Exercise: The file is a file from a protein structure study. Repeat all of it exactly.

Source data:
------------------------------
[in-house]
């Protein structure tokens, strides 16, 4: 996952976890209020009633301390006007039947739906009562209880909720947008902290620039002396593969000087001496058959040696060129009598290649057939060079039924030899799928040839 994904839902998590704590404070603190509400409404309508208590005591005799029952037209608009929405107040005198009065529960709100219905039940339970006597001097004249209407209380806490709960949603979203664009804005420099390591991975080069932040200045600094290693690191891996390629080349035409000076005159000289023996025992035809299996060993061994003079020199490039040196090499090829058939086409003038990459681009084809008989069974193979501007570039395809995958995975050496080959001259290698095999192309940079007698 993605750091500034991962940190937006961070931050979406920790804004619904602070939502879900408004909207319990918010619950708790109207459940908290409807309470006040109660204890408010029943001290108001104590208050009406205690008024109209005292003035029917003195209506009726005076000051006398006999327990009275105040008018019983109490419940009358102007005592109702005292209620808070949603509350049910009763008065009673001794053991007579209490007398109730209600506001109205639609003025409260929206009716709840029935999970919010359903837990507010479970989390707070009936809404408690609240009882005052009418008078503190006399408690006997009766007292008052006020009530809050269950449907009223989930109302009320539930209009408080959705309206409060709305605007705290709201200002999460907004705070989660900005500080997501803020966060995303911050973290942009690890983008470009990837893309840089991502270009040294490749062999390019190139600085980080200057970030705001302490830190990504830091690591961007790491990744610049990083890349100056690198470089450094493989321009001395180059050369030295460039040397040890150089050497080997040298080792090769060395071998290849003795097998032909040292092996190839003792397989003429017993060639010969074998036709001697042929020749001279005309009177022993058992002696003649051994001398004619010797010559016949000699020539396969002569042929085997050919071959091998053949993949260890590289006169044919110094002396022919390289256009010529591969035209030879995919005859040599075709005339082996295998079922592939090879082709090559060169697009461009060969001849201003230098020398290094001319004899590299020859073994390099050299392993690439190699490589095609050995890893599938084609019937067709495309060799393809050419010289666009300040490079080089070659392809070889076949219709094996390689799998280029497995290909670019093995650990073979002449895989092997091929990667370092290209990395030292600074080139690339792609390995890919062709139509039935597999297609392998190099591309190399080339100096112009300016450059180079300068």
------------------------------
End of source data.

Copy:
[in-house]
């Protein structure tokens, strides 16, 4: 996952976890209020009633301390006007039947739906009562209880909720947008902290620039002396593969000087001496058959040696060129009598290649057939060079039924030899799928040839 994904839902998590704590404070603190509400409404309508208590005591005799029952037209608009929405107040005198009065529960709100219905039940339970006597001097004249209407209380806490709960949603979203664009804005420099390591991975080069932040200045600094290693690191891996390629080349035409000076005159000289023996025992035809299996060993061994003079020199490039040196090499090829058939086409003038990459681009084809008989069974193979501007570039395809995958995975050496080959001259290698095999192309940079007698 993605750091500034991962940190937006961070931050979406920790804004619904602070939502879900408004909207319990918010619950708790109207459940908290409807309470006040109660204890408010029943001290108001104590208050009406205690008024109209005292003035029917003195209506009726005076000051006398006999327990009275105040008018019983109490419940009358102007005592109702005292209620808070949603509350049910009763008065009673001794053991007579209490007398109730209600506001109205639609003025409260929206009716709840029935999970919010359903837990507010479970989390707070009936809404408690609240009882005052009418008078503190006399408690006997009766007292008052006020009530809050269950449907009223989930109302009320539930209009408080959705309206409060709305605007705290709201200002999460907004705070989660900005500080997501803020966060995303911050973290942009690890983008470009990837893309840089991502270009040294490749062999390019190139600085980080200057970030705001302490830190990504830091690591961007790491990744610049990083890349100056690198470089450094493989321009001395180059050369030295460039040397040890150089050497080997040298080792090769060395071998290849003795097998032909040292092996190839003792397989003429017993060639010969074998036709001697042929020749001279005309009177022993058992002696003649051994001398004619010797010559016949000699020539396969002569042929085997050919071959091998053949993949260890590289006169044919110094002396022919390289256009010529591969035209030879995919005859040599075709005339082996295998079922592939090879082709090559060169697009461009060969001849201003230098020398290094001319004899590299020859073994390099050299392993690439190699490589095609050995890893599938084609019937067709495309060799393809050419010289666009300040490079080089070659392809070889076949219709094996390689799998280029497995290909670019093995650990073979002449895989092997091929990667370092290209990395030292600074080139690339792609390995890919062709139509039935597999297609392998190099591309190399080339100096112009300016450059180079300068």